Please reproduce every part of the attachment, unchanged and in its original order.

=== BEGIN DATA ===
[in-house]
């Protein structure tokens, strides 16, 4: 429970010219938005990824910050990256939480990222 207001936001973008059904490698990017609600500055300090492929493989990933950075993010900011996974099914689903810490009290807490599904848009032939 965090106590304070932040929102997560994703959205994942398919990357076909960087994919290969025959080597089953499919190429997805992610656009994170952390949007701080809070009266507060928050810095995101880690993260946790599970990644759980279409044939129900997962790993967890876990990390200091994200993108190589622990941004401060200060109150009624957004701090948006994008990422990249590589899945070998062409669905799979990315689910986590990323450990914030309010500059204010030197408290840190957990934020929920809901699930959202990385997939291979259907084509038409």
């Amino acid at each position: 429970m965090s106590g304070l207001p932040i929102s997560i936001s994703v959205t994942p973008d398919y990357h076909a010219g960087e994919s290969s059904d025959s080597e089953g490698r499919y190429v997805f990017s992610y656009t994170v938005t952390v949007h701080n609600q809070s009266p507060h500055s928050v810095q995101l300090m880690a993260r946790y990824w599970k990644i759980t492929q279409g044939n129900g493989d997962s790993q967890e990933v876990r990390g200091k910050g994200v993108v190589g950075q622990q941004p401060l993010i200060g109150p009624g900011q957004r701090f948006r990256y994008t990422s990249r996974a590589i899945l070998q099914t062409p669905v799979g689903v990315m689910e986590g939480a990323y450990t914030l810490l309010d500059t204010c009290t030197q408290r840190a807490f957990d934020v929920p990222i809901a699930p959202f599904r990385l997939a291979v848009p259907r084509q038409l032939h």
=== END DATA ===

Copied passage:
[in-house]
């Protein structure tokens, strides 16, 4: 429970010219938005990824910050990256939480990222 207001936001973008059904490698990017609600500055300090492929493989990933950075993010900011996974099914689903810490009290807490599904848009032939 965090106590304070932040929102997560994703959205994942398919990357076909960087994919290969025959080597089953499919190429997805992610656009994170952390949007701080809070009266507060928050810095995101880690993260946790599970990644759980279409044939129900997962790993967890876990990390200091994200993108190589622990941004401060200060109150009624957004701090948006994008990422990249590589899945070998062409669905799979990315689910986590990323450990914030309010500059204010030197408290840190957990934020929920809901699930959202990385997939291979259907084509038409």
């Amino acid at each position: 429970m965090s106590g304070l207001p932040i929102s997560i936001s994703v959205t994942p973008d398919y990357h076909a010219g960087e994919s290969s059904d025959s080597e089953g490698r499919y190429v997805f990017s992610y656009t994170v938005t952390v949007h701080n609600q809070s009266p507060h500055s928050v810095q995101l300090m880690a993260r946790y990824w599970k990644i759980t492929q279409g044939n129900g493989d997962s790993q967890e990933v876990r990390g200091k910050g994200v993108v190589g950075q622990q941004p401060l993010i200060g109150p009624g900011q957004r701090f948006r990256y994008t990422s990249r996974a590589i899945l070998q099914t062409p669905v799979g689903v990315m689910e986590g939480a990323y450990t914030l810490l309010d500059t204010c009290t030197q408290r840190a807490f957990d934020v929920p990222i809901a699930p959202f599904r990385l997939a291979v848009p259907r084509q038409l032939h």